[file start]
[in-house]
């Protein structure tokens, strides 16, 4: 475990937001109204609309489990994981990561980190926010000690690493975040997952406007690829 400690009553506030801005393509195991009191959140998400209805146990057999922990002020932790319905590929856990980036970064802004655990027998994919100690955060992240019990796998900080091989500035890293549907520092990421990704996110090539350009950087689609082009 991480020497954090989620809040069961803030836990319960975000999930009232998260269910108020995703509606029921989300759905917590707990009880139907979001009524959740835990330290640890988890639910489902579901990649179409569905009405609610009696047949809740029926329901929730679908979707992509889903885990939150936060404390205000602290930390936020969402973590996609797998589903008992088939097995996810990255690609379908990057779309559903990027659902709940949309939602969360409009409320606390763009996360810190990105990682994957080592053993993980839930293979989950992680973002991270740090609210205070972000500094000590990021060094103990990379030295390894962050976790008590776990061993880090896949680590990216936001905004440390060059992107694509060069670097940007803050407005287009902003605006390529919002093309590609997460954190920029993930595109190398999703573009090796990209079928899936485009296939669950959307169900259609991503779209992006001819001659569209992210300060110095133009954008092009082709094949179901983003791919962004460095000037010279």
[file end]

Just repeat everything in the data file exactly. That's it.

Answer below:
[in-house]
């Protein structure tokens, strides 16, 4: 475990937001109204609309489990994981990561980190926010000690690493975040997952406007690829 400690009553506030801005393509195991009191959140998400209805146990057999922990002020932790319905590929856990980036970064802004655990027998994919100690955060992240019990796998900080091989500035890293549907520092990421990704996110090539350009950087689609082009 991480020497954090989620809040069961803030836990319960975000999930009232998260269910108020995703509606029921989300759905917590707990009880139907979001009524959740835990330290640890988890639910489902579901990649179409569905009405609610009696047949809740029926329901929730679908979707992509889903885990939150936060404390205000602290930390936020969402973590996609797998589903008992088939097995996810990255690609379908990057779309559903990027659902709940949309939602969360409009409320606390763009996360810190990105990682994957080592053993993980839930293979989950992680973002991270740090609210205070972000500094000590990021060094103990990379030295390894962050976790008590776990061993880090896949680590990216936001905004440390060059992107694509060069670097940007803050407005287009902003605006390529919002093309590609997460954190920029993930595109190398999703573009090796990209079928899936485009296939669950959307169900259609991503779209992006001819001659569209992210300060110095133009954008092009082709094949179901983003791919962004460095000037010279």